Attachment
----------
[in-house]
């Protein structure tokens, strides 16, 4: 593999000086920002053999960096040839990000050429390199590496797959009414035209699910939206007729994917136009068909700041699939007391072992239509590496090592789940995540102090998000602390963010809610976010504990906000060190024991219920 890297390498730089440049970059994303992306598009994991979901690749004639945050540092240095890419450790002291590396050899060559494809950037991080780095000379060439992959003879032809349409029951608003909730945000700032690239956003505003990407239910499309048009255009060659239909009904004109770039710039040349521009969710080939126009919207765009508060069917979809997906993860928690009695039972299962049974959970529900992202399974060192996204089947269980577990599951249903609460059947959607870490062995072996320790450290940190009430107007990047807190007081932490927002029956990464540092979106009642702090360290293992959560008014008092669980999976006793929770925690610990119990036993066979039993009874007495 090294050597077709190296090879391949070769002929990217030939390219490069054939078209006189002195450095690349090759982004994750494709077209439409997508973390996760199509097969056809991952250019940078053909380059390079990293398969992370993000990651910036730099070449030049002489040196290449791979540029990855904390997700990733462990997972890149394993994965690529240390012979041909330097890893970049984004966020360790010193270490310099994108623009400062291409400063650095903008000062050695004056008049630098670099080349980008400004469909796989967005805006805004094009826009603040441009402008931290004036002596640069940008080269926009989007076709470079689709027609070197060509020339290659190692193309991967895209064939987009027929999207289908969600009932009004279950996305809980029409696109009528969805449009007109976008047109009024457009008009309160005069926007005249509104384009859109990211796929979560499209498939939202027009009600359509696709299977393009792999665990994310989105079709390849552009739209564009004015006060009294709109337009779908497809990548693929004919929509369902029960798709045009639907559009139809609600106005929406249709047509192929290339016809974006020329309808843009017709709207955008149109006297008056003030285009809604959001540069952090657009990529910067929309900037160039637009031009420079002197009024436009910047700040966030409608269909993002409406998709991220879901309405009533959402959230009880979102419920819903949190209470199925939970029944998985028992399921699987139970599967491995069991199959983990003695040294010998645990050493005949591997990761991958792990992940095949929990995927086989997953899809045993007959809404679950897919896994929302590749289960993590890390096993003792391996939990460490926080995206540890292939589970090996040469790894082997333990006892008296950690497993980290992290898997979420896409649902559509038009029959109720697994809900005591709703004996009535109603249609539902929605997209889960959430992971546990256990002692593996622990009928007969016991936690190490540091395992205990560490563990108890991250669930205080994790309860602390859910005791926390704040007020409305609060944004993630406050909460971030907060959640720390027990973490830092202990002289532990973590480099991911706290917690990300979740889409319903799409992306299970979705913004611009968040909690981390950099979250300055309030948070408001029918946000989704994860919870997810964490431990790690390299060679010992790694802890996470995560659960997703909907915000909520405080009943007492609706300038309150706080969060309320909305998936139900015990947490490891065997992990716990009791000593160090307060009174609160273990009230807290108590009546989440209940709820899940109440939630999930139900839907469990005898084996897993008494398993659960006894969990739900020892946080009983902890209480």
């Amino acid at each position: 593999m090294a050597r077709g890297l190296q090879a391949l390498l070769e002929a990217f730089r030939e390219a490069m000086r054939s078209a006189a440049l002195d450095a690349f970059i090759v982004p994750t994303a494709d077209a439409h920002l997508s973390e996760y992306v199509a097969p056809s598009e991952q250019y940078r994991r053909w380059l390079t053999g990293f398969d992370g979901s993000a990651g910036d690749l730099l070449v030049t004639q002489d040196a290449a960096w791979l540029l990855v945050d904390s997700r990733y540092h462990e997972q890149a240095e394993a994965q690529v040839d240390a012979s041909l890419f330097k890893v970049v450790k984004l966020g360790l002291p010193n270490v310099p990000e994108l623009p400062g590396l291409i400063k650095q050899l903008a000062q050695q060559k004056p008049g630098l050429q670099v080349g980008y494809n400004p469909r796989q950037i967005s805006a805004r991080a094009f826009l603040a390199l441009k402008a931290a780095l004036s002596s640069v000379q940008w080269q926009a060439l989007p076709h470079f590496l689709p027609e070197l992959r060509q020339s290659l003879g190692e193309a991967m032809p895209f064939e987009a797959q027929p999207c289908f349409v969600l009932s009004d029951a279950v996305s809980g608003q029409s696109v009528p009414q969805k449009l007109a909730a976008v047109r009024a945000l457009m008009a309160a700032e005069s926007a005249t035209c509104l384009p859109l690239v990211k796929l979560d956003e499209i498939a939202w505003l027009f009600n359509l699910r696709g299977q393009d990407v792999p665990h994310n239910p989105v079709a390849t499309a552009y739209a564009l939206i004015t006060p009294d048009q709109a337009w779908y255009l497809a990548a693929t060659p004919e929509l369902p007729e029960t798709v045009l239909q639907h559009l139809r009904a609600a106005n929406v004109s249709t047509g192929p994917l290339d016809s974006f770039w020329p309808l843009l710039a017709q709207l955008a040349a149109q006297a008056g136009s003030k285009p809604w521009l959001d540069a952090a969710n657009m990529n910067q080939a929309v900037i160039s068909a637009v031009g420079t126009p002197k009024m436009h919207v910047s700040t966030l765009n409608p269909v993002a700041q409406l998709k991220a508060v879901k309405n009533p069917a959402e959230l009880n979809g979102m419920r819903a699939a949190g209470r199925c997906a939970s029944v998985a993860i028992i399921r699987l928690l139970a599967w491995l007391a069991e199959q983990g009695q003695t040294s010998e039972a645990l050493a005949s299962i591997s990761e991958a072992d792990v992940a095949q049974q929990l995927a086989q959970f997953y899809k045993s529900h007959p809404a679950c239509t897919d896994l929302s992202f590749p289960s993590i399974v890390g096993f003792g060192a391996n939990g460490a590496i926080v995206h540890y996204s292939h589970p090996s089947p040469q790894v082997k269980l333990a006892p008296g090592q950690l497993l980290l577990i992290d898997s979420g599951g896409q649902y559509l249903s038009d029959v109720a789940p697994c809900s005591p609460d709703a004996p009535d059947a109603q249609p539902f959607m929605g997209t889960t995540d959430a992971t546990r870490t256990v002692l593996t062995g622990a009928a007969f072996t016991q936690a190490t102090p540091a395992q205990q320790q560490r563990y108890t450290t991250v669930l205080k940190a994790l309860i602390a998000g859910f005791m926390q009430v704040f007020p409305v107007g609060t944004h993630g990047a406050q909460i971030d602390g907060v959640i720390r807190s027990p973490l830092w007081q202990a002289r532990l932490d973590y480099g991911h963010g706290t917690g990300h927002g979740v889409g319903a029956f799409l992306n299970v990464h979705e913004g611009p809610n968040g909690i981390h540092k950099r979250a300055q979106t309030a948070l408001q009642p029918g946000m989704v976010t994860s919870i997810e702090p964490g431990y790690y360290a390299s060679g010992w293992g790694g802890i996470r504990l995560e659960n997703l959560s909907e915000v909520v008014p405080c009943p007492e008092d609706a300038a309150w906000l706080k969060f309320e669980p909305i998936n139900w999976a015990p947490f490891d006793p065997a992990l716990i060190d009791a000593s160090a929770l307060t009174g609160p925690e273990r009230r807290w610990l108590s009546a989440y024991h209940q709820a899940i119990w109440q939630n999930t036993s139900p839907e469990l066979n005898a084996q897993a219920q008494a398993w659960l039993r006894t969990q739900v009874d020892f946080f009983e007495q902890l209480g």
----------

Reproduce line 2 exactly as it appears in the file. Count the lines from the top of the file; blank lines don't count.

């Protein structure tokens, strides 16, 4: 593999000086920002053999960096040839990000050429390199590496797959009414035209699910939206007729994917136009068909700041699939007391072992239509590496090592789940995540102090998000602390963010809610976010504990906000060190024991219920 890297390498730089440049970059994303992306598009994991979901690749004639945050540092240095890419450790002291590396050899060559494809950037991080780095000379060439992959003879032809349409029951608003909730945000700032690239956003505003990407239910499309048009255009060659239909009904004109770039710039040349521009969710080939126009919207765009508060069917979809997906993860928690009695039972299962049974959970529900992202399974060192996204089947269980577990599951249903609460059947959607870490062995072996320790450290940190009430107007990047807190007081932490927002029956990464540092979106009642702090360290293992959560008014008092669980999976006793929770925690610990119990036993066979039993009874007495 090294050597077709190296090879391949070769002929990217030939390219490069054939078209006189002195450095690349090759982004994750494709077209439409997508973390996760199509097969056809991952250019940078053909380059390079990293398969992370993000990651910036730099070449030049002489040196290449791979540029990855904390997700990733462990997972890149394993994965690529240390012979041909330097890893970049984004966020360790010193270490310099994108623009400062291409400063650095903008000062050695004056008049630098670099080349980008400004469909796989967005805006805004094009826009603040441009402008931290004036002596640069940008080269926009989007076709470079689709027609070197060509020339290659190692193309991967895209064939987009027929999207289908969600009932009004279950996305809980029409696109009528969805449009007109976008047109009024457009008009309160005069926007005249509104384009859109990211796929979560499209498939939202027009009600359509696709299977393009792999665990994310989105079709390849552009739209564009004015006060009294709109337009779908497809990548693929004919929509369902029960798709045009639907559009139809609600106005929406249709047509192929290339016809974006020329309808843009017709709207955008149109006297008056003030285009809604959001540069952090657009990529910067929309900037160039637009031009420079002197009024436009910047700040966030409608269909993002409406998709991220879901309405009533959402959230009880979102419920819903949190209470199925939970029944998985028992399921699987139970599967491995069991199959983990003695040294010998645990050493005949591997990761991958792990992940095949929990995927086989997953899809045993007959809404679950897919896994929302590749289960993590890390096993003792391996939990460490926080995206540890292939589970090996040469790894082997333990006892008296950690497993980290992290898997979420896409649902559509038009029959109720697994809900005591709703004996009535109603249609539902929605997209889960959430992971546990256990002692593996622990009928007969016991936690190490540091395992205990560490563990108890991250669930205080994790309860602390859910005791926390704040007020409305609060944004993630406050909460971030907060959640720390027990973490830092202990002289532990973590480099991911706290917690990300979740889409319903799409992306299970979705913004611009968040909690981390950099979250300055309030948070408001029918946000989704994860919870997810964490431990790690390299060679010992790694802890996470995560659960997703909907915000909520405080009943007492609706300038309150706080969060309320909305998936139900015990947490490891065997992990716990009791000593160090307060009174609160273990009230807290108590009546989440209940709820899940109440939630999930139900839907469990005898084996897993008494398993659960006894969990739900020892946080009983902890209480």